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Should I be contributing more to my 401(k) account since I don't have an employer match, or should I put that money towards saving for a home?

I'm 35 years old and I'm currently contributing 10% to my 401(k) with no employer match. I contribute the maximum amount to my IRA account every year. I save $1,000 every month after taxes in an emergency fund. I don't have any debt. My goal is to save enough to purchase a home, but feel like that's a hard goal to achieve. Should I be contributing more to my 401(k) account since I don't have an employer match? Or should I put that money towards saving for a home?

Debt, Retirement, 401(k), IRAs, Real Estate
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January 2019

Congratulations on not having any debt and building up your Emergency fund.  

how about having your cake and eating it too!  Meaning... You can do both by contributing to your 401k and (when you are ready) accessing that money for a home purchase!

There are a few pitfalls with this idea:

  1. your 401k is volatile and your savings could drop dramatically just at the time you are wanting to access it for your purchase
  2. You may be best to "borrow" or take a loan from your 401k up to $50,000 or half of your balance.  I never encourage you to borrow from your future self, but it is an option.
  3. you may endure a 10% penalty if it is a non-qualified distribution (hence the loan may be best).
  4. The equity that you are building may not be that much.

Lets take a deep dive into each of these pitfalls:

#1, if this is a purchase that is going to be made in the next few years, you are best placing your money in a high yield online saving plan.  I suggest looking at bankrate.com for programs that are paying over 2% and fully liquid.  The reason to avoid putting this money in a 401k is that you want the money easily accessable at the time of your purchase.  In addition, the volatile may erode your savings.

#2 If you borrow from your 401k, be mindful of the challenges and the payback process.  At the end of the day, you will have to pay back this loan over the next 5/10 years and that will mean less cash flow.  Here is a good link that highlights these challenges:  https://www.investopedia.com/ask/answers/111815/can-401k-be-used-house-down-payment.asp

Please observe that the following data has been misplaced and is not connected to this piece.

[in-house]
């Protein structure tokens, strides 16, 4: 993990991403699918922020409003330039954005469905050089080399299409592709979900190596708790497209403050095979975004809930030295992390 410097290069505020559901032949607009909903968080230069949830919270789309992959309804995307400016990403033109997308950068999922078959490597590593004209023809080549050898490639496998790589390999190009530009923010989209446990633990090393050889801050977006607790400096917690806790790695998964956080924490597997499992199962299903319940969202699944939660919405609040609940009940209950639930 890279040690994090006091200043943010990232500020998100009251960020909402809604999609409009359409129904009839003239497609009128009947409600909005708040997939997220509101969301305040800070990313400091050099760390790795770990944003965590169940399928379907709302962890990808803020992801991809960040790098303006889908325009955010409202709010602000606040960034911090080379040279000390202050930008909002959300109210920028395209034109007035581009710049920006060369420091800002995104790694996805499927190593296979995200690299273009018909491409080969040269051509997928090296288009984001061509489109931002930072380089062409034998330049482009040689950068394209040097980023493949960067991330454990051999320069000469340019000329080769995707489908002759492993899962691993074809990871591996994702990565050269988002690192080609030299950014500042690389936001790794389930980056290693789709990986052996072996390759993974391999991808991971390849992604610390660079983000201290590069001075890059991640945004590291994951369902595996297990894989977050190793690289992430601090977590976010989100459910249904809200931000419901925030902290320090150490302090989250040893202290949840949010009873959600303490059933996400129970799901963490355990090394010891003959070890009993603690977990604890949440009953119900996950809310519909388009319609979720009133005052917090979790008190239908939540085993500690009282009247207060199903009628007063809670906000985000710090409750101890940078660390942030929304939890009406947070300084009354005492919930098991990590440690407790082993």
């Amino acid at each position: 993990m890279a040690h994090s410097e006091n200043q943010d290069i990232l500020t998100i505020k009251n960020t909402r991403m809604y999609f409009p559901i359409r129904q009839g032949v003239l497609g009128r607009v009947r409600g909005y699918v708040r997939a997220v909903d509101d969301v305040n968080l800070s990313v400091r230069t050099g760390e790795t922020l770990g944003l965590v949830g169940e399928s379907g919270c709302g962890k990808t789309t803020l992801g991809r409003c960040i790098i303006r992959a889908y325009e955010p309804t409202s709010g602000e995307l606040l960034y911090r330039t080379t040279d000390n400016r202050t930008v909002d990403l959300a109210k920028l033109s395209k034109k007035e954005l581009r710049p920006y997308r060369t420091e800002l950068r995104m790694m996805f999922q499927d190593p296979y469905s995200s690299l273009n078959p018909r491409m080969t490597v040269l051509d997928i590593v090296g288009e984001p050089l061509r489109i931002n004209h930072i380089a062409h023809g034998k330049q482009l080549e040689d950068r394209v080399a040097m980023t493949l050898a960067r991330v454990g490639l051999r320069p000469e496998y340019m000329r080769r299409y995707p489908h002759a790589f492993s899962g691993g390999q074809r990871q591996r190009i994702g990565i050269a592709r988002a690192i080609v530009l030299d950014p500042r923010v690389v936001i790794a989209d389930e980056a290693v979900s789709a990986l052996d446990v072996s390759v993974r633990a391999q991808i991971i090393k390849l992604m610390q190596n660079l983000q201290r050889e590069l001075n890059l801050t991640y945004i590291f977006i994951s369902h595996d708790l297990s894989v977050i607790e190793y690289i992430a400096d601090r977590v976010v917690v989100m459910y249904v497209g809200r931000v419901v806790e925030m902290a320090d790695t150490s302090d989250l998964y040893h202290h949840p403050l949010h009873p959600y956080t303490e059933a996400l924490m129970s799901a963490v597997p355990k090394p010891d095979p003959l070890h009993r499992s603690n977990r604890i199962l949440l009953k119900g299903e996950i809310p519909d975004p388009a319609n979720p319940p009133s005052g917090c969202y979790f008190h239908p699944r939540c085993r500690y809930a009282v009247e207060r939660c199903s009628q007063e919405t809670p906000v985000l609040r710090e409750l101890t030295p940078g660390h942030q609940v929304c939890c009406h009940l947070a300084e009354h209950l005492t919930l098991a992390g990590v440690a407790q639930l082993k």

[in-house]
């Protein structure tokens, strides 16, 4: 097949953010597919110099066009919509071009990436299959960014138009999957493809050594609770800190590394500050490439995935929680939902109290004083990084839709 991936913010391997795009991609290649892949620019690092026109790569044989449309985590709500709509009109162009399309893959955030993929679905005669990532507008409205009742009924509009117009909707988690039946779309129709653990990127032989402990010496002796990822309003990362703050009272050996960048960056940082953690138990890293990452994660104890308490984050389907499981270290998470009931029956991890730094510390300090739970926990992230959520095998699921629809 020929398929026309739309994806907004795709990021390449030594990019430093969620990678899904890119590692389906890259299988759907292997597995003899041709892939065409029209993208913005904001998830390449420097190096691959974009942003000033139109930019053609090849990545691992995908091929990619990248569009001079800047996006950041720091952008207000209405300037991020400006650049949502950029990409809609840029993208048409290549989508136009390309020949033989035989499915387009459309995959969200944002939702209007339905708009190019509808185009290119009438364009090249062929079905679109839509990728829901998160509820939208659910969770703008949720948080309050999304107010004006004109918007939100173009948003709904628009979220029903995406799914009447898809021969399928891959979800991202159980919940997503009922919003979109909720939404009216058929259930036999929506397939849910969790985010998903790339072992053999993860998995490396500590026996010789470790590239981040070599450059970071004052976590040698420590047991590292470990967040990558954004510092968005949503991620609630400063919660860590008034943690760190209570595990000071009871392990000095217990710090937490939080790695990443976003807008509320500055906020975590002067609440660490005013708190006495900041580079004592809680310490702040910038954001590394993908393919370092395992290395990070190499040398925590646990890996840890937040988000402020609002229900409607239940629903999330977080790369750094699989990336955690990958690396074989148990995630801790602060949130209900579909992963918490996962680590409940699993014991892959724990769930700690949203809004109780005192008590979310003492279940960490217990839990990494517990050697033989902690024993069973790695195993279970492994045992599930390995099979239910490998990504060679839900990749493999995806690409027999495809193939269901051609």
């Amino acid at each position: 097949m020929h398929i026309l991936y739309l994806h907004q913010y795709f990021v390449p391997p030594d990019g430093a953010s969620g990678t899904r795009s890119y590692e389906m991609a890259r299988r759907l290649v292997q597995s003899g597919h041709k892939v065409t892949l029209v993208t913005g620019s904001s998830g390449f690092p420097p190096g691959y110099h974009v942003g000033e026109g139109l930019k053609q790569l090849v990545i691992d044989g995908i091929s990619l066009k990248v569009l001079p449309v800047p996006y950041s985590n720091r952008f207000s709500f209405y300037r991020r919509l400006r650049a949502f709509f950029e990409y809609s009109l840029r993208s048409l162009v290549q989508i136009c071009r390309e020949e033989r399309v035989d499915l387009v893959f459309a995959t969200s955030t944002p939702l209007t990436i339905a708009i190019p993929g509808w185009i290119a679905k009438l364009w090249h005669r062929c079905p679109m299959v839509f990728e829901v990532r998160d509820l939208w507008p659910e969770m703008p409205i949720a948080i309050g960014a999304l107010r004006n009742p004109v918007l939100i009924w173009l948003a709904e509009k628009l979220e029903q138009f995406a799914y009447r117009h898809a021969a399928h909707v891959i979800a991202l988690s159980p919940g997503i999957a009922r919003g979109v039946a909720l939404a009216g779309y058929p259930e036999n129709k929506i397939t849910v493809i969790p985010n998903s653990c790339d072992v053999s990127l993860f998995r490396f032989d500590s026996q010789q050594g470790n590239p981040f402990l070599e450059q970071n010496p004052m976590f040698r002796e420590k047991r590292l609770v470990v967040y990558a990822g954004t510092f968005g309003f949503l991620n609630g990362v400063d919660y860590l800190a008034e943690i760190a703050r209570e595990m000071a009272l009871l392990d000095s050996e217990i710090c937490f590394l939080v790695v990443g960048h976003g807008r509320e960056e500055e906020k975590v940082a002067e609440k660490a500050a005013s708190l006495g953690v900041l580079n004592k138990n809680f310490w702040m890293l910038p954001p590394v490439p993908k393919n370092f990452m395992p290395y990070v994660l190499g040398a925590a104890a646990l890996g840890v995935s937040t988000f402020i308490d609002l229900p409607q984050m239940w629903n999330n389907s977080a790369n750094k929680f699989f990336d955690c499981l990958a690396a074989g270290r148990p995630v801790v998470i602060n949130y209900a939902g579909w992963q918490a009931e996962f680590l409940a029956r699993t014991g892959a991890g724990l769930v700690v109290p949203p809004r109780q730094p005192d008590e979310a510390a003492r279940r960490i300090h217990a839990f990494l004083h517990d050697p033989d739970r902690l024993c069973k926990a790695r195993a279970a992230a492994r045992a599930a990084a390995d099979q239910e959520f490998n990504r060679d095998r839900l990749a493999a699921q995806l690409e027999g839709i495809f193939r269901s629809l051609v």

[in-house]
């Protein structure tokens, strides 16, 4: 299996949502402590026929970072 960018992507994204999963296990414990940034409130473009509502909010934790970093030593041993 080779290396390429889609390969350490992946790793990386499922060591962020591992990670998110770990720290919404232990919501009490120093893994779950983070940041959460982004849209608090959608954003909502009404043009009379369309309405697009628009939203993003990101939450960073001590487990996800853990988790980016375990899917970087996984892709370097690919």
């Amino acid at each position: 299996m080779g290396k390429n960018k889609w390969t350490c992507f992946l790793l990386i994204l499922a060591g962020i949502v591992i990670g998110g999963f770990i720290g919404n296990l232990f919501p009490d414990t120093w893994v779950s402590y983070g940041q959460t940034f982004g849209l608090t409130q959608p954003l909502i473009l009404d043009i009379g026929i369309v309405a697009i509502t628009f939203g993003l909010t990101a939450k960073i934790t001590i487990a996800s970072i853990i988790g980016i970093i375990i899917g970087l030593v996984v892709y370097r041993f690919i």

#3 The 10% penalty. Even though the distribution will be used towards the purchase of your first home, the first-time homebuyer exception does not apply to distributions from qualified plans like your 401(k)...  It applies to IRAs.  If you qualify as a first-time home buyer, you can withdraw up to $10,000 from your IRA to use as a down payment (or to help build a home) without having to pay the 10% early withdrawal penalty. However, Uncle Sam wants your money and you'll still have to pay regular income tax on the withdrawal. 

#4 Equity.  There are several good reasons to buy.  The one that tops my list is Pride Of Ownership.  Many are convinced that it is a fantastic wealth building tool.  Unfortunately, that is not always true.  You might find it beneficial to read this blog post from Eric Roberge, CFP® and fee only advisor.  Here is an in-depth review of building house equity and how it companies to renting in the big city:  https://beyondyourhammock.com/building-house-equity/.  

I hope this helps and points you in the right direction.  


With love and regards,


Jose Sanchez, CFP®

January 2019
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